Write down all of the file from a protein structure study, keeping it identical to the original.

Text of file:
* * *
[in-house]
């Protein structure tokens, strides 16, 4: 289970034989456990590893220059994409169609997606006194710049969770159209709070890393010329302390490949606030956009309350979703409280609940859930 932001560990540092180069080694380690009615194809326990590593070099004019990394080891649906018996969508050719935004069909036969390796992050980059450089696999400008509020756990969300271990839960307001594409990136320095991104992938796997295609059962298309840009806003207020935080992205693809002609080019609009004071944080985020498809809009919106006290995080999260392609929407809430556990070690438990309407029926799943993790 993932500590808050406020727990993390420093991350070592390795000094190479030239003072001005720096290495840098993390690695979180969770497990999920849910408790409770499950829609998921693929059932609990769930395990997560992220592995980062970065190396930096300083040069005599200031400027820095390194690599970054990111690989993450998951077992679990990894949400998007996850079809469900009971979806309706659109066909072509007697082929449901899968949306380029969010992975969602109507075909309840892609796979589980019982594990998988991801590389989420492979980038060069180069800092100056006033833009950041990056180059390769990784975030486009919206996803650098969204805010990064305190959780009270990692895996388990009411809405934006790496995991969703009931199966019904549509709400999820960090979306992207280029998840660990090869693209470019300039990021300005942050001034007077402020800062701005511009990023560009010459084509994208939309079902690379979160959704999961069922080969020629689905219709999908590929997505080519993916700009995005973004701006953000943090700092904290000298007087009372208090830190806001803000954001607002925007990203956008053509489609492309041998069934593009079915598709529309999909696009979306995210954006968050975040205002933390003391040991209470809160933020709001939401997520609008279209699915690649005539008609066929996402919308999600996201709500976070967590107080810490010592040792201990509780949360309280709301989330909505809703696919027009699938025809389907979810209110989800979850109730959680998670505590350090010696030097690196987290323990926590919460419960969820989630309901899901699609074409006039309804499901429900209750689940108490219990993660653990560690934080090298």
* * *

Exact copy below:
[in-house]
């Protein structure tokens, strides 16, 4: 289970034989456990590893220059994409169609997606006194710049969770159209709070890393010329302390490949606030956009309350979703409280609940859930 932001560990540092180069080694380690009615194809326990590593070099004019990394080891649906018996969508050719935004069909036969390796992050980059450089696999400008509020756990969300271990839960307001594409990136320095991104992938796997295609059962298309840009806003207020935080992205693809002609080019609009004071944080985020498809809009919106006290995080999260392609929407809430556990070690438990309407029926799943993790 993932500590808050406020727990993390420093991350070592390795000094190479030239003072001005720096290495840098993390690695979180969770497990999920849910408790409770499950829609998921693929059932609990769930395990997560992220592995980062970065190396930096300083040069005599200031400027820095390194690599970054990111690989993450998951077992679990990894949400998007996850079809469900009971979806309706659109066909072509007697082929449901899968949306380029969010992975969602109507075909309840892609796979589980019982594990998988991801590389989420492979980038060069180069800092100056006033833009950041990056180059390769990784975030486009919206996803650098969204805010990064305190959780009270990692895996388990009411809405934006790496995991969703009931199966019904549509709400999820960090979306992207280029998840660990090869693209470019300039990021300005942050001034007077402020800062701005511009990023560009010459084509994208939309079902690379979160959704999961069922080969020629689905219709999908590929997505080519993916700009995005973004701006953000943090700092904290000298007087009372208090830190806001803000954001607002925007990203956008053509489609492309041998069934593009079915598709529309999909696009979306995210954006968050975040205002933390003391040991209470809160933020709001939401997520609008279209699915690649005539008609066929996402919308999600996201709500976070967590107080810490010592040792201990509780949360309280709301989330909505809703696919027009699938025809389907979810209110989800979850109730959680998670505590350090010696030097690196987290323990926590919460419960969820989630309901899901699609074409006039309804499901429900209750689940108490219990993660653990560690934080090298």